Planning an Appalachian Trail thru-hike is incredibly complicated for anyone. Throughout the course of my planning, I discovered that my transness makes it much more complicated, and I haven’t even started yet. Today is Transgender Day of Visibility, which feels like the right time to discuss it.
Visibility can be a double-edged sword for transgender people. On the one hand, visibility helps us find community and fight for rights, recognition, and fair treatment. But on the other hand visibility can also lead to violence and discrimination, especially for trans people who don’t always “pass” as cisgender (which basically means not transgender). Visibility is different for each trans person, and we all have different relationships to it. Most of the time I prefer to be as open as possible, but sometimes, like at my old job, I choose to keep it to myself.
I don’t identify as a man or a woman, and I use they/them/theirs pronouns instead of the more typical he/him/his or she/her/hers. I also identify as “butch”, which is a term that has a lot of meanings but is most widely associated with people who aren’t men but present in a very masculine way. My appearance can make things tricky in everyday life because I don’t have any way to mask my queerness when I’m in an unsafe or uncomfortable situation. Being nonbinary, I also have to choose in every situation whether to disclose my transness and ask that people use the right pronouns for me, or put up with being called the wrong pronouns and having people refer to me as a woman (or sometimes a man) – which doesn’t feel good.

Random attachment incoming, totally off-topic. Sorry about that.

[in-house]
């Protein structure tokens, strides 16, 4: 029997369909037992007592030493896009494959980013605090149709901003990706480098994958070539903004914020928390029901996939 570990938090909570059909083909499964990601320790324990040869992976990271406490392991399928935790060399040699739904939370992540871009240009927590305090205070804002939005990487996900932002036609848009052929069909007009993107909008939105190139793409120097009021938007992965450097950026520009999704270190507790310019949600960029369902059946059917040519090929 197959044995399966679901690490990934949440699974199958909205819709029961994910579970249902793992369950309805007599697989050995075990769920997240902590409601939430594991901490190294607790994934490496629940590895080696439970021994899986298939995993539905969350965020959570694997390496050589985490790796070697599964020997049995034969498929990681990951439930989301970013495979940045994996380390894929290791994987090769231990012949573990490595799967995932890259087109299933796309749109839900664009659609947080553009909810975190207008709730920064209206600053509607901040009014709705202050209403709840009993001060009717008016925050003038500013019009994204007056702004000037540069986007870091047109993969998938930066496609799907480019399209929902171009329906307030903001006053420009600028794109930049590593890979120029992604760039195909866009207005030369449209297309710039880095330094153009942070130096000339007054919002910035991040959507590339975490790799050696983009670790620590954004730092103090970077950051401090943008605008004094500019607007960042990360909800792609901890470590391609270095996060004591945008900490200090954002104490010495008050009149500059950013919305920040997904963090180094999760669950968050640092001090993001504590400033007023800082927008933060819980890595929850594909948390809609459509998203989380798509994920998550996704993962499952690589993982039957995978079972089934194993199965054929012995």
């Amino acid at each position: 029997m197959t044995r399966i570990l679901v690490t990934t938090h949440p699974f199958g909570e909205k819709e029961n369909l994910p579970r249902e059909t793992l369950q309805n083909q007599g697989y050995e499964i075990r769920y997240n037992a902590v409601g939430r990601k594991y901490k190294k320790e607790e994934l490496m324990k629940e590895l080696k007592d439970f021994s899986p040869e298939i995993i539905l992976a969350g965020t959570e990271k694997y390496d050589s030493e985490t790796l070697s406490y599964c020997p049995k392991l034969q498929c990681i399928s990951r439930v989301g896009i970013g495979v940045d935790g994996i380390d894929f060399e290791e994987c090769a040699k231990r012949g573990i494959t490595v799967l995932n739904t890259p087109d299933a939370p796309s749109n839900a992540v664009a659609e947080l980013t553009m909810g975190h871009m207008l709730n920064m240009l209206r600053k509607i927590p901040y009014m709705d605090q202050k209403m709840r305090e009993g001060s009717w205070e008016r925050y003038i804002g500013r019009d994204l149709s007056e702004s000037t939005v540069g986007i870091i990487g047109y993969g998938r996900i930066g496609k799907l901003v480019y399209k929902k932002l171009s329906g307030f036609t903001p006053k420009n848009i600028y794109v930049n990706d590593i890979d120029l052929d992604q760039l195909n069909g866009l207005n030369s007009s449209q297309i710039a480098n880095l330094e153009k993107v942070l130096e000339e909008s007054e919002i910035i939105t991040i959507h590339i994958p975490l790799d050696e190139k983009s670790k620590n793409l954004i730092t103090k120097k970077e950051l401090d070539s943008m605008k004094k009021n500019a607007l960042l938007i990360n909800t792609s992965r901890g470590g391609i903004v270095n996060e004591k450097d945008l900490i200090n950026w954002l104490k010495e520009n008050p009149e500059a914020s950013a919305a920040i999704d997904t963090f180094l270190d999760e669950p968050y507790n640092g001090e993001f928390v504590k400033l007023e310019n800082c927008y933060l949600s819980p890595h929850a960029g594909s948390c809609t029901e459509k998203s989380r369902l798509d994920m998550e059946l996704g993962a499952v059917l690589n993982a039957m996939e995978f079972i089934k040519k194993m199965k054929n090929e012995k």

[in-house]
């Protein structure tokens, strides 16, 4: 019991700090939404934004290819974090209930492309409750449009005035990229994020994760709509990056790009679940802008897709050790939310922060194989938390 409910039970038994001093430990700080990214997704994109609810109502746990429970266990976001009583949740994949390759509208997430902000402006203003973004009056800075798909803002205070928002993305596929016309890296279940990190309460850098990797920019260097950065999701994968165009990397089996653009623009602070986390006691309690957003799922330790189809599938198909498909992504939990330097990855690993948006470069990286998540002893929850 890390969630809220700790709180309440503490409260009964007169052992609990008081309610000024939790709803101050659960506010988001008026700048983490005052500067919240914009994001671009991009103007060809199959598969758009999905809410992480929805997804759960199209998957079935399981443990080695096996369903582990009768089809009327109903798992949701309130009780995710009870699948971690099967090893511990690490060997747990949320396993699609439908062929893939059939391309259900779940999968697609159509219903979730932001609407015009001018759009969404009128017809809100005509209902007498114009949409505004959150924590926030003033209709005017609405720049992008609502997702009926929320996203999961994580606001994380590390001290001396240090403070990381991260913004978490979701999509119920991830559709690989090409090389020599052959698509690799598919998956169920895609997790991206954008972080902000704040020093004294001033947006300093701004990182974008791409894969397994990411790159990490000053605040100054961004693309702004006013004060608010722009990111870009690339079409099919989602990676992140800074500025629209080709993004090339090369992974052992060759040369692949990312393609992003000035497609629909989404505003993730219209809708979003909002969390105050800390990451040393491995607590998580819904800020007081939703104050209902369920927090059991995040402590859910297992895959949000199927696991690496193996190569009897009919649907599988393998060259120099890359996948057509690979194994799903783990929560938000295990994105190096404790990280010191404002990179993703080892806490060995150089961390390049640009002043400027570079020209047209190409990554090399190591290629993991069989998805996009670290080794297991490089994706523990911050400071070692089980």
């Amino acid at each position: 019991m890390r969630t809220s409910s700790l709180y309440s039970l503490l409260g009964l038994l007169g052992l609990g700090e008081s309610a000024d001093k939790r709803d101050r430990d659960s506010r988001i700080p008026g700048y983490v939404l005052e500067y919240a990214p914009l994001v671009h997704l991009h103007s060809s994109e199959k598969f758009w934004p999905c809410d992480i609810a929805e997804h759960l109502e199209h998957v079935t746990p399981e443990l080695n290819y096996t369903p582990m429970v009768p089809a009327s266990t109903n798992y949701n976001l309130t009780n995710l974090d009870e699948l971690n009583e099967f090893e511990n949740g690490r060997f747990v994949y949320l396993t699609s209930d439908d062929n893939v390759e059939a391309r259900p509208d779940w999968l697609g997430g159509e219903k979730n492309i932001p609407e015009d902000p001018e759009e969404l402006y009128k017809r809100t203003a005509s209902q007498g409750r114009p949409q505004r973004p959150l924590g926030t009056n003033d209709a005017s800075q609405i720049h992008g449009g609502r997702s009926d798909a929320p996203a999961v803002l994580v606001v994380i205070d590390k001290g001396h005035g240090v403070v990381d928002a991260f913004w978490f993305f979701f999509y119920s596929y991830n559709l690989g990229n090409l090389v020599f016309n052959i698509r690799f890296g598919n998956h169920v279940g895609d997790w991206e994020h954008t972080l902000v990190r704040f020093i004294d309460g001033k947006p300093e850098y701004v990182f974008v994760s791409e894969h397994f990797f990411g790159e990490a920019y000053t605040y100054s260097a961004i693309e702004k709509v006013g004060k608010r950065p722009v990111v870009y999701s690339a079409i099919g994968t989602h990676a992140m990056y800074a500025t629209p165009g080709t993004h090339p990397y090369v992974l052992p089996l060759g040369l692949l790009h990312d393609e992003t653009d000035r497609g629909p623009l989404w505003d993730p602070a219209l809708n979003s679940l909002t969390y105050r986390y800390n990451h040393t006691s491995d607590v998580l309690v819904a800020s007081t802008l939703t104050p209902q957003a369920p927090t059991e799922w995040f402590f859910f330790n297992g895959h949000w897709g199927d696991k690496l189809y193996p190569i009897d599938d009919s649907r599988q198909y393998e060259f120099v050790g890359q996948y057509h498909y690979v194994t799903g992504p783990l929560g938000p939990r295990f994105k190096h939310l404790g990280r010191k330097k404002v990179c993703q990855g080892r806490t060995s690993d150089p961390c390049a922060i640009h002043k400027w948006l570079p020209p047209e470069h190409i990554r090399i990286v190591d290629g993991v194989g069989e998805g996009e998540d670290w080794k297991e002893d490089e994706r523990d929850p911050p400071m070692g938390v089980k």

One big question I haven’t answered for myself yet is about whether or not I’ll be out as trans on the trail. I know that if I’m not out I’ll probably avoid talking to other hikers because of how uncomfortable being referred to as a woman makes me feel. This is always complicated when meeting new people, and I usually don’t want to be friends with someone unless I can trust that they’ll respect who I am and treat me accordingly. Therefore, by not being out I would lose a lot of possible connections as well as opportunities for teaching moments with people who don’t know about transness but are open to learning.